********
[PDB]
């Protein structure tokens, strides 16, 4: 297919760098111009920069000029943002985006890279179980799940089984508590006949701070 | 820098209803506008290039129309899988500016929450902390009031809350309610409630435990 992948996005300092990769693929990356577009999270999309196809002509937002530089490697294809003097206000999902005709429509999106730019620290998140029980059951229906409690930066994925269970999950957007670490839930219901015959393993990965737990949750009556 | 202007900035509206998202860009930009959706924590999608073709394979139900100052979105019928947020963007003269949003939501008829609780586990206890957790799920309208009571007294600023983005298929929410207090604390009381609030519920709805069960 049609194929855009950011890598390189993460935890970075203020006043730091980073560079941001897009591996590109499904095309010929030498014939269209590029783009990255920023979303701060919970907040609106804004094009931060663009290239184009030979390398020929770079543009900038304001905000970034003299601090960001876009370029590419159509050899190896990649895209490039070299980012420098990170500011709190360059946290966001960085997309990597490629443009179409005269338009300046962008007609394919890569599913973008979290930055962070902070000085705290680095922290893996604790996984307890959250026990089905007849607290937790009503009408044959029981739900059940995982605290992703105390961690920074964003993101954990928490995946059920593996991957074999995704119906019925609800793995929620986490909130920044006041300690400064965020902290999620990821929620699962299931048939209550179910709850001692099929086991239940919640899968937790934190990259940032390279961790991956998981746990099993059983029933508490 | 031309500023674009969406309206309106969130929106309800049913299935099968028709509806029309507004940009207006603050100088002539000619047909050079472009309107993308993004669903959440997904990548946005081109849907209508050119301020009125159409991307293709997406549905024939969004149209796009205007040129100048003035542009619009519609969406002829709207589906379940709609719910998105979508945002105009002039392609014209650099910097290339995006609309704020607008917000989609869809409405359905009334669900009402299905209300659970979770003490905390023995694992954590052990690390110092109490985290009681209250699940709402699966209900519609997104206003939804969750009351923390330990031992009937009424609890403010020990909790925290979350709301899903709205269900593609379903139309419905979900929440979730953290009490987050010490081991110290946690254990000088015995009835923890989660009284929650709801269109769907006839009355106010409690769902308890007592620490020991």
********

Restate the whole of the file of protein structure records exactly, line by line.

[PDB]
């Protein structure tokens, strides 16, 4: 297919760098111009920069000029943002985006890279179980799940089984508590006949701070 | 820098209803506008290039129309899988500016929450902390009031809350309610409630435990 992948996005300092990769693929990356577009999270999309196809002509937002530089490697294809003097206000999902005709429509999106730019620290998140029980059951229906409690930066994925269970999950957007670490839930219901015959393993990965737990949750009556 | 202007900035509206998202860009930009959706924590999608073709394979139900100052979105019928947020963007003269949003939501008829609780586990206890957790799920309208009571007294600023983005298929929410207090604390009381609030519920709805069960 049609194929855009950011890598390189993460935890970075203020006043730091980073560079941001897009591996590109499904095309010929030498014939269209590029783009990255920023979303701060919970907040609106804004094009931060663009290239184009030979390398020929770079543009900038304001905000970034003299601090960001876009370029590419159509050899190896990649895209490039070299980012420098990170500011709190360059946290966001960085997309990597490629443009179409005269338009300046962008007609394919890569599913973008979290930055962070902070000085705290680095922290893996604790996984307890959250026990089905007849607290937790009503009408044959029981739900059940995982605290992703105390961690920074964003993101954990928490995946059920593996991957074999995704119906019925609800793995929620986490909130920044006041300690400064965020902290999620990821929620699962299931048939209550179910709850001692099929086991239940919640899968937790934190990259940032390279961790991956998981746990099993059983029933508490 | 031309500023674009969406309206309106969130929106309800049913299935099968028709509806029309507004940009207006603050100088002539000619047909050079472009309107993308993004669903959440997904990548946005081109849907209508050119301020009125159409991307293709997406549905024939969004149209796009205007040129100048003035542009619009519609969406002829709207589906379940709609719910998105979508945002105009002039392609014209650099910097290339995006609309704020607008917000989609869809409405359905009334669900009402299905209300659970979770003490905390023995694992954590052990690390110092109490985290009681209250699940709402699966209900519609997104206003939804969750009351923390330990031992009937009424609890403010020990909790925290979350709301899903709205269900593609379903139309419905979900929440979730953290009490987050010490081991110290946690254990000088015995009835923890989660009284929650709801269109769907006839009355106010409690769902308890007592620490020991």